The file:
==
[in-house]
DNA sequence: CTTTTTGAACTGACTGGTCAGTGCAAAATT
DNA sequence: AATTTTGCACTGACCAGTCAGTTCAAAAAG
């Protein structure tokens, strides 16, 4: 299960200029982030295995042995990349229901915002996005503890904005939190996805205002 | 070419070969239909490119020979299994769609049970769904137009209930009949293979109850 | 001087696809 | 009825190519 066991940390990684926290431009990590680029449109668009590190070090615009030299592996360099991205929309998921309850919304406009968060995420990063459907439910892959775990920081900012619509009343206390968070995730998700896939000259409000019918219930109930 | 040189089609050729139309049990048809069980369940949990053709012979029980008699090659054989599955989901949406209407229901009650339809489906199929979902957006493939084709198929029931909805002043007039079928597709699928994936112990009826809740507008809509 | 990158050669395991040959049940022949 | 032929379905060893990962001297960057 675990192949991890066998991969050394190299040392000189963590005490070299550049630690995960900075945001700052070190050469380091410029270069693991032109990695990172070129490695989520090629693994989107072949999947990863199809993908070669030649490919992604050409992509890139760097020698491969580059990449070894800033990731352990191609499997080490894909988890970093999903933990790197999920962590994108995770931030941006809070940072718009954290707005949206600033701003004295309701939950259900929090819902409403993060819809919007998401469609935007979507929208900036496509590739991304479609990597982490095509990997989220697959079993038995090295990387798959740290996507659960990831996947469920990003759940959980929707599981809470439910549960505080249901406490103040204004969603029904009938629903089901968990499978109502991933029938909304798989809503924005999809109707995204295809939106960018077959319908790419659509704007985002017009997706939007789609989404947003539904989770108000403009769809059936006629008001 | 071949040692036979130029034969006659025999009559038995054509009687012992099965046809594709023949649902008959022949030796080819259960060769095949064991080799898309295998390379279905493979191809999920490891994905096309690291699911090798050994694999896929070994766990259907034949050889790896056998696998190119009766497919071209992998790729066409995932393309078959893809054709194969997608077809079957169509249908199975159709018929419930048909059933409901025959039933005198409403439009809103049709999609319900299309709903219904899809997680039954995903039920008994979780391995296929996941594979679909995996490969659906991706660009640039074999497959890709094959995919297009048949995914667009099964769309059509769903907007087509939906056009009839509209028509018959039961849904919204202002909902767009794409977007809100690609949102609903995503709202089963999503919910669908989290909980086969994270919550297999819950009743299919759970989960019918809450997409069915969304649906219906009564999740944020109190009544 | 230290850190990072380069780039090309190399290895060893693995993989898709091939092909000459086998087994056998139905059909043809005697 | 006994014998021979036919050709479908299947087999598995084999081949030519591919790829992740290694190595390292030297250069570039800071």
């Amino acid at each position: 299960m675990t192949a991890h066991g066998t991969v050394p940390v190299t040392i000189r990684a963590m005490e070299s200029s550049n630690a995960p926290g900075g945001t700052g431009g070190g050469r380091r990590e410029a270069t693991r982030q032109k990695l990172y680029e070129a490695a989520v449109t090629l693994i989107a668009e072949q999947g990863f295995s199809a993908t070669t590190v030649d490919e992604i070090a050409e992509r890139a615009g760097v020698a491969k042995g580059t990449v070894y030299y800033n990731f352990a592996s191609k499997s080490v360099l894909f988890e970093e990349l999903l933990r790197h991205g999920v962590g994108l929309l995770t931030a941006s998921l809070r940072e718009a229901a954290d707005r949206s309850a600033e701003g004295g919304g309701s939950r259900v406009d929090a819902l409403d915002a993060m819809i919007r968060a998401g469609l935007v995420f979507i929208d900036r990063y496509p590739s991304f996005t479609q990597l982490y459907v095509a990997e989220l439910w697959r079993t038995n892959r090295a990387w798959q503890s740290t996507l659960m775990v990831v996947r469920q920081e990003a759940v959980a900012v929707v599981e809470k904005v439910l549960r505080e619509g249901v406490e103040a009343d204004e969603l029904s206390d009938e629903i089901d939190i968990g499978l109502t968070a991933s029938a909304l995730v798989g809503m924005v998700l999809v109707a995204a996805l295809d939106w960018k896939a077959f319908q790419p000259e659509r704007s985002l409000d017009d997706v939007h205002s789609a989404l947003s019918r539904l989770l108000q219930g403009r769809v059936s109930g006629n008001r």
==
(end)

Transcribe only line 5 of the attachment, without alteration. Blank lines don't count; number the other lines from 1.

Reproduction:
């Amino acid at each position: 299960m675990t192949a991890h066991g066998t991969v050394p940390v190299t040392i000189r990684a963590m005490e070299s200029s550049n630690a995960p926290g900075g945001t700052g431009g070190g050469r380091r990590e410029a270069t693991r982030q032109k990695l990172y680029e070129a490695a989520v449109t090629l693994i989107a668009e072949q999947g990863f295995s199809a993908t070669t590190v030649d490919e992604i070090a050409e992509r890139a615009g760097v020698a491969k042995g580059t990449v070894y030299y800033n990731f352990a592996s191609k499997s080490v360099l894909f988890e970093e990349l999903l933990r790197h991205g999920v962590g994108l929309l995770t931030a941006s998921l809070r940072e718009a229901a954290d707005r949206s309850a600033e701003g004295g919304g309701s939950r259900v406009d929090a819902l409403d915002a993060m819809i919007r968060a998401g469609l935007v995420f979507i929208d900036r990063y496509p590739s991304f996005t479609q990597l982490y459907v095509a990997e989220l439910w697959r079993t038995n892959r090295a990387w798959q503890s740290t996507l659960m775990v990831v996947r469920q920081e990003a759940v959980a900012v929707v599981e809470k904005v439910l549960r505080e619509g249901v406490e103040a009343d204004e969603l029904s206390d009938e629903i089901d939190i968990g499978l109502t968070a991933s029938a909304l995730v798989g809503m924005v998700l999809v109707a995204a996805l295809d939106w960018k896939a077959f319908q790419p000259e659509r704007s985002l409000d017009d997706v939007h205002s789609a989404l947003s019918r539904l989770l108000q219930g403009r769809v059936s109930g006629n008001r």